My limited understanding is that the loopback range is 127.0.0.0 to 127.255.255.255, and that 127.0.0.1 to 127.0.0.1 connections are just a computer connecting to itself. Should you have a network rule allowing TCP/UDP, source IP 127.0.0.1–destination IP 127.0.0.1 and then below that rule have a network rule that blocks the complete loopback range from any source IP to a destination ip range of 127.0.0.0 to 127.255.255.255. Are there any other addresses in the 127.0.0.0 to 127.255.255.255 range that a home computer should need other than 127.0.0.1? I don’t understand much about the loopback & loopback security, except that after the sp3 install for some reason, I’ve got a lot of M$ services asking for loopback permission thru FX, and I don’t know for sure if this is normal. If I deny them everything appears to work as normal as well. For the best security should you just “skip” both the TCP/UDP loopback and if you do that will the network rules above, secure the loopback? Iif anyone has a link explaining/understanding firewall loopback security, it would be appreciated.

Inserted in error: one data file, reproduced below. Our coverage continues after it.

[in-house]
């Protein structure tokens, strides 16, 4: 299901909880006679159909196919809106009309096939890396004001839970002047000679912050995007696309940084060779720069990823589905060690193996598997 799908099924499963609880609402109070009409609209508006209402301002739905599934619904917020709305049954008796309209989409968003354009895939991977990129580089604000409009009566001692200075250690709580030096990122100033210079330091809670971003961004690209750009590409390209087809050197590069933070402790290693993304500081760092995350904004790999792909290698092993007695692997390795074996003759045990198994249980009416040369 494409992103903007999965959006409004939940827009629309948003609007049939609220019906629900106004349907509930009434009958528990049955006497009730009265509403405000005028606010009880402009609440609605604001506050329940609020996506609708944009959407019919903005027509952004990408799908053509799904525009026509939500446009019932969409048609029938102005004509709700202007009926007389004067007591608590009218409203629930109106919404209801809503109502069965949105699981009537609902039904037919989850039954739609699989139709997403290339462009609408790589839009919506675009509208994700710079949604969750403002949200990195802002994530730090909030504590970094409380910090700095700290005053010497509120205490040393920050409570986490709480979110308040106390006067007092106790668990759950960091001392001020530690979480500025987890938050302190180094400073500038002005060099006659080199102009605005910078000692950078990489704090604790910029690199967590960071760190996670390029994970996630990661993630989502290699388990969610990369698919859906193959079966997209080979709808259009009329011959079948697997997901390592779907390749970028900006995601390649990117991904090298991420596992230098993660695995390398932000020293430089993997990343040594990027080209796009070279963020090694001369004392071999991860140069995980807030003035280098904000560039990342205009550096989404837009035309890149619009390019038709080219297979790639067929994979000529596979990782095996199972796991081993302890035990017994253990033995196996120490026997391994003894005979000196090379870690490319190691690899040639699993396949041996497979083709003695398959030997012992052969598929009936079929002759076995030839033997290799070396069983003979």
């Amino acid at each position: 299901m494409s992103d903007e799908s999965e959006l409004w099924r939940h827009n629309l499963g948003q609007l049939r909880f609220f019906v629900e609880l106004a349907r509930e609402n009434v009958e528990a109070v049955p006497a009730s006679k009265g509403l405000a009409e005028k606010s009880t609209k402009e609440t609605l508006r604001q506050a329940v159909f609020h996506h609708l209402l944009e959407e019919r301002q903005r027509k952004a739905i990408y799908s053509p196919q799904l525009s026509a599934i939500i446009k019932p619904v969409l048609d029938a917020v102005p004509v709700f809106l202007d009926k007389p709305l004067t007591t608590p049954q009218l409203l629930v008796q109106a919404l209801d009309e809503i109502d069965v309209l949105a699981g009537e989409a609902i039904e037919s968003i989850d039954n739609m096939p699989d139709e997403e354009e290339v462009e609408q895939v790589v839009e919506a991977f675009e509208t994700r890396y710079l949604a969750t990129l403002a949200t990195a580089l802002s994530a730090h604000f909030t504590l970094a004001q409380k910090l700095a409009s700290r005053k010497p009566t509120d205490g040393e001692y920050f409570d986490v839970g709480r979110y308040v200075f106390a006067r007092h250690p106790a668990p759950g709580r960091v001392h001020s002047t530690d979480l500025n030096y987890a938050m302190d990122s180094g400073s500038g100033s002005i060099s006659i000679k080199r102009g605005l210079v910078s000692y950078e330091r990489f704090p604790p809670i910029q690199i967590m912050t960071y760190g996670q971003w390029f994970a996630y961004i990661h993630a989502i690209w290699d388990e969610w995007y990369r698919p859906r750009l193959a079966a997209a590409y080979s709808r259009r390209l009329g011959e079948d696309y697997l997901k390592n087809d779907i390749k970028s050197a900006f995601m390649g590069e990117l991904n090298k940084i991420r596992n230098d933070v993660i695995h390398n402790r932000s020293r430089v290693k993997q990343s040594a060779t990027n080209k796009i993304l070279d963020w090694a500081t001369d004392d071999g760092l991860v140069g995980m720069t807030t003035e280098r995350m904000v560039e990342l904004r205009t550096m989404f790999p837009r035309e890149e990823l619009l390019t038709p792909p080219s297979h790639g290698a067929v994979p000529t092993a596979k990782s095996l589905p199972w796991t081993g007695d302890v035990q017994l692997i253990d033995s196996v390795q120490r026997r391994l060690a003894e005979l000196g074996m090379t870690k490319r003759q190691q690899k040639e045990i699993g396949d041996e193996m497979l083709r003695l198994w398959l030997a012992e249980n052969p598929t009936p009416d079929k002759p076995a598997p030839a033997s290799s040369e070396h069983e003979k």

The loopback interface, the entire range 127.0.0.0 thru 127.255.255.255, is your machine. The rationale for that goes way way back into the history of the Internet. By convention, the 127.0.0.1 address is known as “localhost” that applications can expect to exist. Over the years (decades, really), folks found that the 127.0.0.1 address was pretty much the only address in that entire range that was needed. There might be some very occasional application that would use some other 127.x.x.x address (NTP - network time server stuff, is one example), but those are extremely rare, and so tend to be very very well documented.
The Wikipedia entry localhost - Wikipedia might be informative, if you chose to going reading into the respective RFC’s
So far as CFP rules are concerned, for the most part you can ignore the 127.x.x.x address space, and CFP will properly secure that IP address range. When in doubt, check your CFP firewall log to see what it says.